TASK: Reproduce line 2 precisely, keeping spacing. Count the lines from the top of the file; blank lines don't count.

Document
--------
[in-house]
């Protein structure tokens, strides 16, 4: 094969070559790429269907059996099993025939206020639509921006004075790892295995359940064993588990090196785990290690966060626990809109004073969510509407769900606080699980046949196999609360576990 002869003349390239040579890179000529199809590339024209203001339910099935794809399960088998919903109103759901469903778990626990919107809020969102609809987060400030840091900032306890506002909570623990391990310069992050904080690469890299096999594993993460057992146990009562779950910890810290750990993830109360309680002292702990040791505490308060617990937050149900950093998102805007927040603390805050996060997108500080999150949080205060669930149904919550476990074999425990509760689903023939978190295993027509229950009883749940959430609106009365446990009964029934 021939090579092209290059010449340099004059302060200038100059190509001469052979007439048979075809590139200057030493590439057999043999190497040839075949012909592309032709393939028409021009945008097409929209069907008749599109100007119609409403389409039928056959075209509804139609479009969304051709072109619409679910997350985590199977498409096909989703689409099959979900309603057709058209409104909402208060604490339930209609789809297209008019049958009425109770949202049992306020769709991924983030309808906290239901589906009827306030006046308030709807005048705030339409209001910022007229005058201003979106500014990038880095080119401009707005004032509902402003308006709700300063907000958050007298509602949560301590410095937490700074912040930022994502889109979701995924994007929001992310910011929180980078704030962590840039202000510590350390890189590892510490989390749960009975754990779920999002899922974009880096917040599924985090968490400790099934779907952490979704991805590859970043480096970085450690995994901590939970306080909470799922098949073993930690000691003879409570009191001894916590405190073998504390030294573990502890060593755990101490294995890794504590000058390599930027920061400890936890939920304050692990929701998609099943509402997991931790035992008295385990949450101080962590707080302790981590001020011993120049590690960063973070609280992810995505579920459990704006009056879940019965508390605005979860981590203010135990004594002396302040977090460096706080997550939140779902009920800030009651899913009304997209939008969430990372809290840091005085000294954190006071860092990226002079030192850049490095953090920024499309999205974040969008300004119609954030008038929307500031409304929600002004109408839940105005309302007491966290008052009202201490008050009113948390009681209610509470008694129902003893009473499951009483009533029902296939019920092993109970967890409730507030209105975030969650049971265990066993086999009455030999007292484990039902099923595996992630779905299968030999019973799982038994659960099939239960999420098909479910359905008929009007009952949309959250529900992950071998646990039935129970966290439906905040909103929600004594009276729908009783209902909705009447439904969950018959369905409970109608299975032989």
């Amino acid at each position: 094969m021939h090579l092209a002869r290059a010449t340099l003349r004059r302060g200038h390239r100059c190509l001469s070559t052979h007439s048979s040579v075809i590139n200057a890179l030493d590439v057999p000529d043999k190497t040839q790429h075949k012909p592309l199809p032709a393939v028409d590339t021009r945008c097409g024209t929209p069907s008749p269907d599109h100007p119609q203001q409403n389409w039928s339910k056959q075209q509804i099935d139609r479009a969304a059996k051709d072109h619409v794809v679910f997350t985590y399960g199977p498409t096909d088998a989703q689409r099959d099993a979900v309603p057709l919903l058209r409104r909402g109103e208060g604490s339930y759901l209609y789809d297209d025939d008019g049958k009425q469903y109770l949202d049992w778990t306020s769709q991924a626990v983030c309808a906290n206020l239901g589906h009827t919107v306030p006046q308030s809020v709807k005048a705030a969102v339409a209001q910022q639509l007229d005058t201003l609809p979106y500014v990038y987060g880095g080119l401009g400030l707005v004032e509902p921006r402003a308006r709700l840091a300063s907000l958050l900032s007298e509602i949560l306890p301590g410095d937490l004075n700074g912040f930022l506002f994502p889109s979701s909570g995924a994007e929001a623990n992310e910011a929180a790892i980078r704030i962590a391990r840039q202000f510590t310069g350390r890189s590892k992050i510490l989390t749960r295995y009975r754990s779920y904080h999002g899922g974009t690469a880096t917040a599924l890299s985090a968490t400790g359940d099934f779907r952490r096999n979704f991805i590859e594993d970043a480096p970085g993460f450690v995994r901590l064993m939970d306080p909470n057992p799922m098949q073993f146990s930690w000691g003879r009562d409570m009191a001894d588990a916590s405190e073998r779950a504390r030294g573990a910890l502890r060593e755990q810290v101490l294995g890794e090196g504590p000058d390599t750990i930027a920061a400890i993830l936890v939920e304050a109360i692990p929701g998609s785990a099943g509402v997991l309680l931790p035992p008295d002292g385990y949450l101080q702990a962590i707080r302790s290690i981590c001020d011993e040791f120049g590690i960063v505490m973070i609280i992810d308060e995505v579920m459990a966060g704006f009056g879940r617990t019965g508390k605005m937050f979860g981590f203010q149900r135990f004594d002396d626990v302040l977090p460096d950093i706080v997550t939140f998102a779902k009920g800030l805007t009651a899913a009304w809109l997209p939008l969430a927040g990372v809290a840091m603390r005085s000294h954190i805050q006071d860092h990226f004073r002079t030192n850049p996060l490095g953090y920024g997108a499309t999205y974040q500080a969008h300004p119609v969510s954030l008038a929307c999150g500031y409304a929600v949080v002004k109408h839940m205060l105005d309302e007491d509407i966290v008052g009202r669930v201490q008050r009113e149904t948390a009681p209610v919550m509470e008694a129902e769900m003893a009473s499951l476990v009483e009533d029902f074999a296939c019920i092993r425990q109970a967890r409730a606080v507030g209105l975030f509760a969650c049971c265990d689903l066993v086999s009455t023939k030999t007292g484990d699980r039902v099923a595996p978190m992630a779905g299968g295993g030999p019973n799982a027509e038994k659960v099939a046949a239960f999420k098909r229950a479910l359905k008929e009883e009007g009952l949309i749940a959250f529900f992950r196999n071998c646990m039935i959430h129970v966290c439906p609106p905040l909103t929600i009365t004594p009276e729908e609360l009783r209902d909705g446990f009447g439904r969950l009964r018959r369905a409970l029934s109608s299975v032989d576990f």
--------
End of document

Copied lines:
């Protein structure tokens, strides 16, 4: 094969070559790429269907059996099993025939206020639509921006004075790892295995359940064993588990090196785990290690966060626990809109004073969510509407769900606080699980046949196999609360576990 002869003349390239040579890179000529199809590339024209203001339910099935794809399960088998919903109103759901469903778990626990919107809020969102609809987060400030840091900032306890506002909570623990391990310069992050904080690469890299096999594993993460057992146990009562779950910890810290750990993830109360309680002292702990040791505490308060617990937050149900950093998102805007927040603390805050996060997108500080999150949080205060669930149904919550476990074999425990509760689903023939978190295993027509229950009883749940959430609106009365446990009964029934 021939090579092209290059010449340099004059302060200038100059190509001469052979007439048979075809590139200057030493590439057999043999190497040839075949012909592309032709393939028409021009945008097409929209069907008749599109100007119609409403389409039928056959075209509804139609479009969304051709072109619409679910997350985590199977498409096909989703689409099959979900309603057709058209409104909402208060604490339930209609789809297209008019049958009425109770949202049992306020769709991924983030309808906290239901589906009827306030006046308030709807005048705030339409209001910022007229005058201003979106500014990038880095080119401009707005004032509902402003308006709700300063907000958050007298509602949560301590410095937490700074912040930022994502889109979701995924994007929001992310910011929180980078704030962590840039202000510590350390890189590892510490989390749960009975754990779920999002899922974009880096917040599924985090968490400790099934779907952490979704991805590859970043480096970085450690995994901590939970306080909470799922098949073993930690000691003879409570009191001894916590405190073998504390030294573990502890060593755990101490294995890794504590000058390599930027920061400890936890939920304050692990929701998609099943509402997991931790035992008295385990949450101080962590707080302790981590001020011993120049590690960063973070609280992810995505579920459990704006009056879940019965508390605005979860981590203010135990004594002396302040977090460096706080997550939140779902009920800030009651899913009304997209939008969430990372809290840091005085000294954190006071860092990226002079030192850049490095953090920024499309999205974040969008300004119609954030008038929307500031409304929600002004109408839940105005309302007491966290008052009202201490008050009113948390009681209610509470008694129902003893009473499951009483009533029902296939019920092993109970967890409730507030209105975030969650049971265990066993086999009455030999007292484990039902099923595996992630779905299968030999019973799982038994659960099939239960999420098909479910359905008929009007009952949309959250529900992950071998646990039935129970966290439906905040909103929600004594009276729908009783209902909705009447439904969950018959369905409970109608299975032989």